Seoul Searching, Day 1 (DMZ, JSA)

A gigantic city of gray where you can visit sets of Korean Dramas and wait outside buildings for K-Pop artists to show up. This was the image I had of Seoul from the countless K-Pop and Drama fanatics in the Philippines.

But my research for my itinerary and lead me to a discovery: Seoul is more than just a concrete jungle. My plan for Day 1 especially made me excited because I was going on a tour to the Demilitarized Zone (DMZ) and the Joint Security Area (JSA) right by the border of North Korea.


The tour began at President Hotel, the meeting point. I arrived early because I wanted to see the Old Seoul City Hall, a Renaissance-style stone building now used as a library. The building’s staircases have pictures of Seoul’s historic events, and the combination of the architecture and black-and-white photos was lovely. The sight from the rooftop was even better: a panoramic view of the city from the city’s center of power.

Seoul Old City Hall

Day 1 (7)

The President Hotel is just across the street from the city hall so i arrived in time, and our bus left around 11:00 AM. The ride took around an hour and the first stop of our DMZ-JSA tour was Dorasan Station, a railway station that used to transport materials between North and South Korea for a year before North Korea closed the border in 2008. It is now empty, unused, and a reminder of the fragile relationship between the two countries.

Dorasan Station

Dorasan Station

Next was the DMZ part of the tour, which started with a short movie at DMZ Theater. The video was about the two countries’ warring history and North Korea’s attempts to attack South Korea by digging tunnels. One of the four tunnels is located right beside the theater and we descended 240 feet below ground to get a glimpse of the ragged, narrow, wet tunnel, which is believed to be only one of twenty more.

Although it is a tourist site, the tunnel is well-guarded and visitors are forbidden to take pictures. Visitors are also required to wear helmets. Don’t forget to wear sneakers if you’re going to join the DMZ tour. The website of the tour operator I chose stated I had to wear formal clothes, and, I tell you, heeled shoes (even less than an inch) are not made for walking up and down a long incline.

From underground, we were taken to Mount Dora’s observatory where I got a glimpse of a North Korean propaganda village situated in the DMZ. It is called Peace Village and, according to our tour guide, has pretty-looking buildings that are actually only concrete shells.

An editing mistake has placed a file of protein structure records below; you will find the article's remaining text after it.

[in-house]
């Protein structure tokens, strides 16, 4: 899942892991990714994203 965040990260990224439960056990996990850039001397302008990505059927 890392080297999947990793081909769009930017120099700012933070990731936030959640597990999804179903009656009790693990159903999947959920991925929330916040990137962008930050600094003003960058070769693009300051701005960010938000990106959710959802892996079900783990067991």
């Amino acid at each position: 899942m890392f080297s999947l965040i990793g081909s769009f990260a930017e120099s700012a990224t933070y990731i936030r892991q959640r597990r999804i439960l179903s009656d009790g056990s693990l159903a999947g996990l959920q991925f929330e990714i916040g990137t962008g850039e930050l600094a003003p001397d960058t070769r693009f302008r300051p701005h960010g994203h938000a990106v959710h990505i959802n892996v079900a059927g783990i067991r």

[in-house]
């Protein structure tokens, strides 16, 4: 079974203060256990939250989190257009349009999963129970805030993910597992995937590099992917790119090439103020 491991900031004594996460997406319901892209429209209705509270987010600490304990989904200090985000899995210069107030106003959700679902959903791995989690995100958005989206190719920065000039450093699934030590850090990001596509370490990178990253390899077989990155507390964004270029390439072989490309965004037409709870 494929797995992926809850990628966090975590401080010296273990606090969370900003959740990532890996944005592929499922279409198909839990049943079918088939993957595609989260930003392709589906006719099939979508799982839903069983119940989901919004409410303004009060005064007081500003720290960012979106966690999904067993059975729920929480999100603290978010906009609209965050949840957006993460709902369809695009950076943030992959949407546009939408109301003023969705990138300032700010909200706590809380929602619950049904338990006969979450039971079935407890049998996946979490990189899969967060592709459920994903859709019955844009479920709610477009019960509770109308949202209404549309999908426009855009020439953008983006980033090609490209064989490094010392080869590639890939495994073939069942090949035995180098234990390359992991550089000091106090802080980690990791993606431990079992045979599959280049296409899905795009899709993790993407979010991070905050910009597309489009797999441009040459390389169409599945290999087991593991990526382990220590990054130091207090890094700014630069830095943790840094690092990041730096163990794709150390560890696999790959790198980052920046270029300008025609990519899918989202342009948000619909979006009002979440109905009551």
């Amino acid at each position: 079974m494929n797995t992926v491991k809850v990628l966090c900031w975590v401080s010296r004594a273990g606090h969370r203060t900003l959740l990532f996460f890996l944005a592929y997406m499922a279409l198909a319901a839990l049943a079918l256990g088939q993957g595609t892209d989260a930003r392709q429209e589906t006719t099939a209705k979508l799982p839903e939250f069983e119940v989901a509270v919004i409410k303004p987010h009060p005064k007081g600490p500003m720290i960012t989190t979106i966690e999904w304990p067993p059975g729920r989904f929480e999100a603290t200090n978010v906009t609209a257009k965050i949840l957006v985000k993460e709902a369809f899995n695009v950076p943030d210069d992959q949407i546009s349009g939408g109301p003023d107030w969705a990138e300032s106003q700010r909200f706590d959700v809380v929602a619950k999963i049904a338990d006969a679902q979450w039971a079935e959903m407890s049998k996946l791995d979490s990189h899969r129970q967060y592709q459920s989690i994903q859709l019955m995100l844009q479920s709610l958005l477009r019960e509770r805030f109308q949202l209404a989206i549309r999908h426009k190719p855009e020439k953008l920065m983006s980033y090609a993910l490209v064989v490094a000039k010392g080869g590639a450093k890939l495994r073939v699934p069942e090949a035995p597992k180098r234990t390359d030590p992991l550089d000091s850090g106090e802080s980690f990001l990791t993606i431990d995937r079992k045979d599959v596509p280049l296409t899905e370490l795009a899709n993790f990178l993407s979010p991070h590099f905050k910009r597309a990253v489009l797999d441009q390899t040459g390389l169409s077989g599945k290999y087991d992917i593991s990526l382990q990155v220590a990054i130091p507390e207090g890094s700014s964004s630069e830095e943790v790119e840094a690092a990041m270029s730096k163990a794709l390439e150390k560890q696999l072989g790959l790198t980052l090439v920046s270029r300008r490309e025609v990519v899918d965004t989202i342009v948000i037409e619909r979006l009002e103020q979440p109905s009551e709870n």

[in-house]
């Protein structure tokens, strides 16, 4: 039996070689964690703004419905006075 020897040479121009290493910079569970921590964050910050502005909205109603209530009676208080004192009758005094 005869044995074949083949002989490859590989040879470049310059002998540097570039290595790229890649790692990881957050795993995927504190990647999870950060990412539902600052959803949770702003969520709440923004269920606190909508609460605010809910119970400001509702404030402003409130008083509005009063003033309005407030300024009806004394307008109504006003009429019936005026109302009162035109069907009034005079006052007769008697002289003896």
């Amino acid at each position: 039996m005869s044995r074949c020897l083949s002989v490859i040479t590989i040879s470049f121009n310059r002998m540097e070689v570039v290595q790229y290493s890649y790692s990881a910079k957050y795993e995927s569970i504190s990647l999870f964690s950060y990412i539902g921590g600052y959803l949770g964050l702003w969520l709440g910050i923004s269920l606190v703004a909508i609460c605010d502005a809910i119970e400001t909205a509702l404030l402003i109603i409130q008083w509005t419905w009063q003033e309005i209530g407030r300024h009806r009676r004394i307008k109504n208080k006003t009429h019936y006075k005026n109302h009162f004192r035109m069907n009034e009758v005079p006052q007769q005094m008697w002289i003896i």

The village also has a 160 m flag pole that North Korea erected after South Korea built a 99 m flag pole in Daeseong-dong, a South Korean town close to the North Korean border. Yes, the war between the two countries extends to flag poles as well. 😞

Dorasan Observatory

The last stop of the tour was the one I was most excited about: the Joint Security Area, which is the only part of the DMZ where both North Korean and South Korean soldiers stand face-to-face without shooting each other.

After we got out of the bus we went inside a building and were told to walk in a line up the stairs and then outside where we were saw four blue buildings in a row and one white building where a North Korean soldier stood in attention.


We were forbidden to take pictures of some buildings or to point at anything because there were North Korean cameras in the area taking a video of the visitors, which they might use for propaganda. It was an interesting situation to be in and it was also a glimpse into how the North Korean government operates.

We were allowed to enter one of the blue buildings, which is used as a conference room. Inside were South Korean soldiers standing guard without giving any sign of movement or reaction. According to our guide, the area of the room beyond one of the soldiers is technically North Korea so I guess I can tick off both countries on the Korean peninsula off my list.

Seoul 4.2015 (184)

It was late afternoon when we arrived back in Seoul and it was evening when I got back to my AirBNB. I was exhausted and my feet were crying foul, but I was completely satisfied with Day 1 and grateful that Seoul is more than what I thought it would be and perhaps even more.



Tour Operator: Cosmojin (their website looks dodgy but they’re legit)
Seoul Metropolitan Library: free admission, 09:00-21:00 on weekdays & 09:00-18:00 on weekends


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